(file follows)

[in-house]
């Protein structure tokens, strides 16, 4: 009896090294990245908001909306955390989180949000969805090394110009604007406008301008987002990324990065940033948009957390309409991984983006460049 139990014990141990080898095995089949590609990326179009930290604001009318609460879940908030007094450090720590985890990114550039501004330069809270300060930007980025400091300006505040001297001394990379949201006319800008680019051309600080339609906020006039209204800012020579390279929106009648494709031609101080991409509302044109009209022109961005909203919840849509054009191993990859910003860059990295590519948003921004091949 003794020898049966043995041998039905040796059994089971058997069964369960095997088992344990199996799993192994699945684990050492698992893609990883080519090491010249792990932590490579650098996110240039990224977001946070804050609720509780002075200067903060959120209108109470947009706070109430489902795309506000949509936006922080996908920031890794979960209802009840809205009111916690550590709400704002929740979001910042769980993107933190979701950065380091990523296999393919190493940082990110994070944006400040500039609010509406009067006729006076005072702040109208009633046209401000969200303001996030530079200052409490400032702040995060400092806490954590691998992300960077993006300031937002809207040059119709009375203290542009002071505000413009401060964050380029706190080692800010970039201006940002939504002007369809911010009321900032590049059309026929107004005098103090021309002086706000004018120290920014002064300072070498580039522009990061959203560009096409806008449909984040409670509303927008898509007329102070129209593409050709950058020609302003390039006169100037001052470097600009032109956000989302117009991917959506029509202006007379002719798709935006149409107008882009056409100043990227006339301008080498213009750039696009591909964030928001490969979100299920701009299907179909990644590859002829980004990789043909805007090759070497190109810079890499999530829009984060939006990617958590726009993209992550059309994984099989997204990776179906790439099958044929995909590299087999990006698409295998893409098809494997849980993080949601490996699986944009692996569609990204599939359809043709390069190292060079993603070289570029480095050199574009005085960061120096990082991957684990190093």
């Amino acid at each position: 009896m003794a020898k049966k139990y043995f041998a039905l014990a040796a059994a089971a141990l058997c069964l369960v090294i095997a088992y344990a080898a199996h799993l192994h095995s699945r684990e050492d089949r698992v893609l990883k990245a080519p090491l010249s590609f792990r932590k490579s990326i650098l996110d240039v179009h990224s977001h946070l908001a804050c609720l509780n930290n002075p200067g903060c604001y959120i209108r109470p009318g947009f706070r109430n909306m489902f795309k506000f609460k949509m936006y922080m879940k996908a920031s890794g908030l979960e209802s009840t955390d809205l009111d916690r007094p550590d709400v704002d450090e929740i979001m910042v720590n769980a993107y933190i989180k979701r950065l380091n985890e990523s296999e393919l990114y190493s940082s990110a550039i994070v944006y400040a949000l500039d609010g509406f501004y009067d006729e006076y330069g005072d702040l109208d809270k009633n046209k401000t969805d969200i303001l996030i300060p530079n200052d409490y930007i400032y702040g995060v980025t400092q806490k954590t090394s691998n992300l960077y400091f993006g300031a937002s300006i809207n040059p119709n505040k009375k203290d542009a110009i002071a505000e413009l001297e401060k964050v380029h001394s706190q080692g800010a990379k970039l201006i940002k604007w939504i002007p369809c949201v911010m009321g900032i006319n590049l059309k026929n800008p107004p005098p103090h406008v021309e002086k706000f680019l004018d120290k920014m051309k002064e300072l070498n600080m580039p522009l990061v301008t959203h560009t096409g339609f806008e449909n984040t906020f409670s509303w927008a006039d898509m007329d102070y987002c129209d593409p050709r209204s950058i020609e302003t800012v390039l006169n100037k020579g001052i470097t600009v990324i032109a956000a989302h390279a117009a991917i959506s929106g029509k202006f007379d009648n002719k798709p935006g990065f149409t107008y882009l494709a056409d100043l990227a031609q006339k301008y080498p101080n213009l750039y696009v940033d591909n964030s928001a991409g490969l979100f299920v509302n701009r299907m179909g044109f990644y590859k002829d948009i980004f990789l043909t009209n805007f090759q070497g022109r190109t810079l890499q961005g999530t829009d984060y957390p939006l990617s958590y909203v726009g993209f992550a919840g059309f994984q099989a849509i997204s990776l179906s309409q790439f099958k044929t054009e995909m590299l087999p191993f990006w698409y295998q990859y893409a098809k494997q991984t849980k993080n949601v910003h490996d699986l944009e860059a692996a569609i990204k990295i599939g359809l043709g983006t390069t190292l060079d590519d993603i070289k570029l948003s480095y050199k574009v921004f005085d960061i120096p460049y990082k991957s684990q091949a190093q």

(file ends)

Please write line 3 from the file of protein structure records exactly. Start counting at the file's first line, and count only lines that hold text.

């Amino acid at each position: 009896m003794a020898k049966k139990y043995f041998a039905l014990a040796a059994a089971a141990l058997c069964l369960v090294i095997a088992y344990a080898a199996h799993l192994h095995s699945r684990e050492d089949r698992v893609l990883k990245a080519p090491l010249s590609f792990r932590k490579s990326i650098l996110d240039v179009h990224s977001h946070l908001a804050c609720l509780n930290n002075p200067g903060c604001y959120i209108r109470p009318g947009f706070r109430n909306m489902f795309k506000f609460k949509m936006y922080m879940k996908a920031s890794g908030l979960e209802s009840t955390d809205l009111d916690r007094p550590d709400v704002d450090e929740i979001m910042v720590n769980a993107y933190i989180k979701r950065l380091n985890e990523s296999e393919l990114y190493s940082s990110a550039i994070v944006y400040a949000l500039d609010g509406f501004y009067d006729e006076y330069g005072d702040l109208d809270k009633n046209k401000t969805d969200i303001l996030i300060p530079n200052d409490y930007i400032y702040g995060v980025t400092q806490k954590t090394s691998n992300l960077y400091f993006g300031a937002s300006i809207n040059p119709n505040k009375k203290d542009a110009i002071a505000e413009l001297e401060k964050v380029h001394s706190q080692g800010a990379k970039l201006i940002k604007w939504i002007p369809c949201v911010m009321g900032i006319n590049l059309k026929n800008p107004p005098p103090h406008v021309e002086k706000f680019l004018d120290k920014m051309k002064e300072l070498n600080m580039p522009l990061v301008t959203h560009t096409g339609f806008e449909n984040t906020f409670s509303w927008a006039d898509m007329d102070y987002c129209d593409p050709r209204s950058i020609e302003t800012v390039l006169n100037k020579g001052i470097t600009v990324i032109a956000a989302h390279a117009a991917i959506s929106g029509k202006f007379d009648n002719k798709p935006g990065f149409t107008y882009l494709a056409d100043l990227a031609q006339k301008y080498p101080n213009l750039y696009v940033d591909n964030s928001a991409g490969l979100f299920v509302n701009r299907m179909g044109f990644y590859k002829d948009i980004f990789l043909t009209n805007f090759q070497g022109r190109t810079l890499q961005g999530t829009d984060y957390p939006l990617s958590y909203v726009g993209f992550a919840g059309f994984q099989a849509i997204s990776l179906s309409q790439f099958k044929t054009e995909m590299l087999p191993f990006w698409y295998q990859y893409a098809k494997q991984t849980k993080n949601v910003h490996d699986l944009e860059a692996a569609i990204k990295i599939g359809l043709g983006t390069t190292l060079d590519d993603i070289k570029l948003s480095y050199k574009v921004f005085d960061i120096p460049y990082k991957s684990q091949a190093q």